Book Review: Trust Your Instincts by Janvee Menghrajani

Trust Your Instincts by Janvee Menghrajani is a short delightful read. The book explores the author’s teenage phase of life. It’s a crucial stage in one’s life as we form perceptions about the world while having mentality gap with our parents and elders. Inevitably, teenage is a rebellious spell of life. Ironically, if you look down the memory lane, you may find it funny to laugh at your juvenile contemplations.

In particular, this book reflects the teenage journey of the author…how she dealt with it and how she coped up with the realities of the outer world. The instant realization and analysis of life doesn’t come up then, it settles down like dust, and as we cogitate in silence the deeds and doings of yesteryears catch up with us.

The first chapter lays focus on the nitty-gritty of being a teenager who is not so accustomed to change but eventually hits it by getting acquainted with others, friends, relatives and so on. The author takes us through her journey of growing up. As you chug ahead in the story, she lays vital focus on her college life. But it’s also true that whatever we do in our teenage spell is nothing but a bundle of “Firsts.” The first booze, the first fag, the first bunk, the first love…etc.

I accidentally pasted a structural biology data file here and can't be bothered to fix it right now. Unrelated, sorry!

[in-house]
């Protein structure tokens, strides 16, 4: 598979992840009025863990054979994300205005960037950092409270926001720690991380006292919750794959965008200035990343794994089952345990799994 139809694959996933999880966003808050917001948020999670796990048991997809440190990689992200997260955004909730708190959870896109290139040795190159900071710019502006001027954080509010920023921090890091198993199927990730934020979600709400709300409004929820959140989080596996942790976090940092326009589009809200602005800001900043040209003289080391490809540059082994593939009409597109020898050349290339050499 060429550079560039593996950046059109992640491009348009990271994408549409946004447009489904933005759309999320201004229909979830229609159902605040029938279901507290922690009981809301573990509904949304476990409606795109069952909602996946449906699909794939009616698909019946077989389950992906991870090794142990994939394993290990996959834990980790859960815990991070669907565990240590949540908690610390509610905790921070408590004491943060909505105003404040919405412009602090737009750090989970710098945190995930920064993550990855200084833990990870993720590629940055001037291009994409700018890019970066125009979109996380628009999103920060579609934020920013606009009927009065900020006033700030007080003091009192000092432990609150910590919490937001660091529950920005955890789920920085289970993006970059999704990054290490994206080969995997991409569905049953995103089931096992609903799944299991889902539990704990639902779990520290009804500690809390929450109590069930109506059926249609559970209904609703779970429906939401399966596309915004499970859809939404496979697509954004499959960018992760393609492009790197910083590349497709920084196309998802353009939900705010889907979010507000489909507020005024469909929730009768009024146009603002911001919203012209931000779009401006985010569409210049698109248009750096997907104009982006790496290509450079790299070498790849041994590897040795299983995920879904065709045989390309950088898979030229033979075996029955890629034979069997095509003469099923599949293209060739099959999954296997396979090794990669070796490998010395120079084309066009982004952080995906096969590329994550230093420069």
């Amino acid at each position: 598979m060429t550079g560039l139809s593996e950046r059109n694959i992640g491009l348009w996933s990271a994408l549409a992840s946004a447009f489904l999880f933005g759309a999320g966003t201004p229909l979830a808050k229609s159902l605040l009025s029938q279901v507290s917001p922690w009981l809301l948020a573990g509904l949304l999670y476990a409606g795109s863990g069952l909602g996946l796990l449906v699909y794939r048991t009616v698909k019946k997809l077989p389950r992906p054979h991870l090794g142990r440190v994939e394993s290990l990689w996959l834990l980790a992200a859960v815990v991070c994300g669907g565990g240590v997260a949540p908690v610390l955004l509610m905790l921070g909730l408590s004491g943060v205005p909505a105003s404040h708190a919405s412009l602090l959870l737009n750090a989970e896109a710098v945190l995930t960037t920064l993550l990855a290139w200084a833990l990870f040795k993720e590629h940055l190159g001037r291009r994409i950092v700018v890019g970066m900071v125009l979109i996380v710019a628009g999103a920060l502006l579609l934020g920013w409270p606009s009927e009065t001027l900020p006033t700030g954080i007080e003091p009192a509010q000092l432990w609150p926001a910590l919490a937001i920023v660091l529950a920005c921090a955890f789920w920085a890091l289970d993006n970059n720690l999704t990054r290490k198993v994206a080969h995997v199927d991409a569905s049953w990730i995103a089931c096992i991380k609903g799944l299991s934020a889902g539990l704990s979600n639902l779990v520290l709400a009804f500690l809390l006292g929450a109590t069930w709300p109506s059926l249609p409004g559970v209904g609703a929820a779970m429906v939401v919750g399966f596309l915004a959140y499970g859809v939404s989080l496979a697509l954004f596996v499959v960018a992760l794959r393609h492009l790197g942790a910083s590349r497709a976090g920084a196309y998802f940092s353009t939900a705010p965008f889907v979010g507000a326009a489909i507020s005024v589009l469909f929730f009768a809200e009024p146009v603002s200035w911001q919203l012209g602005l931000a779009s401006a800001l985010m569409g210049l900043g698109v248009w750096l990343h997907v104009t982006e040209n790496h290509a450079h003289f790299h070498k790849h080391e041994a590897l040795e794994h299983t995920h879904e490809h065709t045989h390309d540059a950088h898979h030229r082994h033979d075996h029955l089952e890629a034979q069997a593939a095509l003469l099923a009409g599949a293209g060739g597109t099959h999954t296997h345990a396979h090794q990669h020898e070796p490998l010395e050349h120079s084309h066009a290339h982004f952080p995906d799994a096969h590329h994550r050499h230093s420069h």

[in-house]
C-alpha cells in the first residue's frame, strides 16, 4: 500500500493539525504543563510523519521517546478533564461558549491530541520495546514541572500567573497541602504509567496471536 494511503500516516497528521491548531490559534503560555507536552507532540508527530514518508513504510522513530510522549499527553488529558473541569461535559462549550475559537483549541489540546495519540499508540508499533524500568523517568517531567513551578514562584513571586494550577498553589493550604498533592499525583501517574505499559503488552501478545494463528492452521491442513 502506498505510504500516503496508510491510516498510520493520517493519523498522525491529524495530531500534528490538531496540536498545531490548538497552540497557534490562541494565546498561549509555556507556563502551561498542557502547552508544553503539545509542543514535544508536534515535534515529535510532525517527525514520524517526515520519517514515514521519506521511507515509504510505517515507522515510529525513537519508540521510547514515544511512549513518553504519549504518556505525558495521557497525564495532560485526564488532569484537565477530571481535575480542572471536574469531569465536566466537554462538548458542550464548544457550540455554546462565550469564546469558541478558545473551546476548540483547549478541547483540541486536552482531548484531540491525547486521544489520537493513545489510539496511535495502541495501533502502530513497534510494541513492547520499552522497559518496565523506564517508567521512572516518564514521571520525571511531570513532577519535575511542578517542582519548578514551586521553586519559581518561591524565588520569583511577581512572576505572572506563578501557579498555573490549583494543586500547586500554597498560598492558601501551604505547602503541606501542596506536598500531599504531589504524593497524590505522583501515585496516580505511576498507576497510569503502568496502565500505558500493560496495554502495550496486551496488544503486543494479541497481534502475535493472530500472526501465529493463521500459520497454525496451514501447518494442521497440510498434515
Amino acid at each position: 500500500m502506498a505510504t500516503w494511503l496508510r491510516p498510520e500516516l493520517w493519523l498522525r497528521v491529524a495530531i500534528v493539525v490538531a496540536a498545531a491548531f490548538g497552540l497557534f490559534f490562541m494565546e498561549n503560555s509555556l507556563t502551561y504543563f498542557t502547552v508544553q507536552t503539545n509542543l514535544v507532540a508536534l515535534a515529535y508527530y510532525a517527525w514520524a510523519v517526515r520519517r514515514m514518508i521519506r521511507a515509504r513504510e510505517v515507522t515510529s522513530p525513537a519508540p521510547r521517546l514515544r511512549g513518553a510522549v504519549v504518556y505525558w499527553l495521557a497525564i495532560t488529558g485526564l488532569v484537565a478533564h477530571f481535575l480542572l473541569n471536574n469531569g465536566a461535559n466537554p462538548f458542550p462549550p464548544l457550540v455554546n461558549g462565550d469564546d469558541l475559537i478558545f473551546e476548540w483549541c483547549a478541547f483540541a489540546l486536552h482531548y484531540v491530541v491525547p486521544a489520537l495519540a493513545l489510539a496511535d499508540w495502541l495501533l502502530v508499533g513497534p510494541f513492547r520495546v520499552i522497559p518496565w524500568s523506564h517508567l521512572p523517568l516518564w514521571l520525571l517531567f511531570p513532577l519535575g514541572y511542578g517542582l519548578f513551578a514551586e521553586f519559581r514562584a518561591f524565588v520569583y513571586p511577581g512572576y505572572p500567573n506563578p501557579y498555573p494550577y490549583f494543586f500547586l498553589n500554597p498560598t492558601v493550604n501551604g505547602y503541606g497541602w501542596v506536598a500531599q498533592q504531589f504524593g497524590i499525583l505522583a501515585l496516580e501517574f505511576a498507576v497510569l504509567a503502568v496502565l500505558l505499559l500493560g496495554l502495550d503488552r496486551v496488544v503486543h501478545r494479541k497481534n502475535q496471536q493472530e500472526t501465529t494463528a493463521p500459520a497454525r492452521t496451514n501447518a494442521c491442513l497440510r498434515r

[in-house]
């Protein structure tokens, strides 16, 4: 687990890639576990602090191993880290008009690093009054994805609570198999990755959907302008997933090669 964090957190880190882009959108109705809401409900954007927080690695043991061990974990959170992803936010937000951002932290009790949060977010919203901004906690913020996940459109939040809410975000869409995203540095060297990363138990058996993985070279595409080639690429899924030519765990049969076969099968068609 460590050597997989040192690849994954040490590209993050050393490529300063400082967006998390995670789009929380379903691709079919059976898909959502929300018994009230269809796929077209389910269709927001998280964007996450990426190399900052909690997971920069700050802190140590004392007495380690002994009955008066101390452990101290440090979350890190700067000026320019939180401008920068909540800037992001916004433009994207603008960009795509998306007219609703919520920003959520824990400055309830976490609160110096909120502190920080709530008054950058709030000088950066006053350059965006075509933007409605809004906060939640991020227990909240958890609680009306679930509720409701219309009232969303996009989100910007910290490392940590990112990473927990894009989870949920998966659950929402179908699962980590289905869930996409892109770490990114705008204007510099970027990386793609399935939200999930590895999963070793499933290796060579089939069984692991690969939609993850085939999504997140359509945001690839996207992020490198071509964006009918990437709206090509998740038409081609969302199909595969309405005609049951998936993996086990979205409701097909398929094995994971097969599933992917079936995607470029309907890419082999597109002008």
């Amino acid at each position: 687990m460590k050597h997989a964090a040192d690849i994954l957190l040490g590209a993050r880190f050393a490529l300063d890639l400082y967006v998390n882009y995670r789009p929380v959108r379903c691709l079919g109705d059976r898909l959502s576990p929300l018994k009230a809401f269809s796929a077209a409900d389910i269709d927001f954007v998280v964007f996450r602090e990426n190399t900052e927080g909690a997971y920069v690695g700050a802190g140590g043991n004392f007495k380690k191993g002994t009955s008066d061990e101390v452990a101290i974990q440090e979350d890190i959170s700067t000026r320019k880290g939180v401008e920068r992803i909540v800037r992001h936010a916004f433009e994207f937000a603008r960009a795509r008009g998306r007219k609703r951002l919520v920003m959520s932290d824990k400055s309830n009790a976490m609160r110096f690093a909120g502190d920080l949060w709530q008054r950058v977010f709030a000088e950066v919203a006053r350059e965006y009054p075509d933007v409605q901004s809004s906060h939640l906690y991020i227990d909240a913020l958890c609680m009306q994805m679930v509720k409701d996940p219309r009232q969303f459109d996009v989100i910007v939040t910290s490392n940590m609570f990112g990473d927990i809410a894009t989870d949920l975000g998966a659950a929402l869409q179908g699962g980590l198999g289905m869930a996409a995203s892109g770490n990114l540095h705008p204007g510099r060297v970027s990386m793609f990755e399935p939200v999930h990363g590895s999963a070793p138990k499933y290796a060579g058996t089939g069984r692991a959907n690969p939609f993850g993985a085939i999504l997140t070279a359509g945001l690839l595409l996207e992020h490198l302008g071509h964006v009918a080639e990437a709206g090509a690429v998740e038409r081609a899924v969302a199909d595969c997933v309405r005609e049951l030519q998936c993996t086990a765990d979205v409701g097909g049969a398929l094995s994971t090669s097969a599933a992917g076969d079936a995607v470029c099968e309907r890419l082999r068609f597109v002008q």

Janvee is absolute right in expressing that during teenage we seek all aspects of life outside, rather than finding it in ourselves.

Without 12th class coverage, teenage life is incomplete. This part is quite relatable to all as we all go through peer and societal pressure. The author did beat all the odds by going private.

She has brilliant college coverage to offer. She did a four years engineering course. Of which, the first and the last year was important. In her first year, she was barely surviving while in the last years she was bracing herself for the outer world that was waiting to immolate her. Another fascinating aspect is the choice of career. Though being an engineer, she opted to land in writing field. However, her parents have tough time understanding her out-of-light career.

Though one cannot be wise with full of wisdom in teenage, however, this book put forwards some meaningful life lessons such as believing your intuition, being calm in self-doubt situations, things are the way they are, change is natural and much more.

The book is a medley of part memories, influences, and philosophies through the lenses of Janvee’s honest account. She was widely moved by Oprah Winfrey and APJ Kalam.

“I saw an interview in which Oprah quotes, “Youngsters think that success is going to happen like that (in a snap), what they don’t know is, there’s a process to it.”

The more you talk and think about the book, the less it is. Janvee equips her book with incredible philosophies that look basic and vital, especially when you look back at your growing years. From being an obstinate child to school to college time to first rejection and job – she has all that you did or wanted to do when you were in her spell.

If you liked the review and feel curious about the book, please buy a copy for yourself from Amazon/Kindle.

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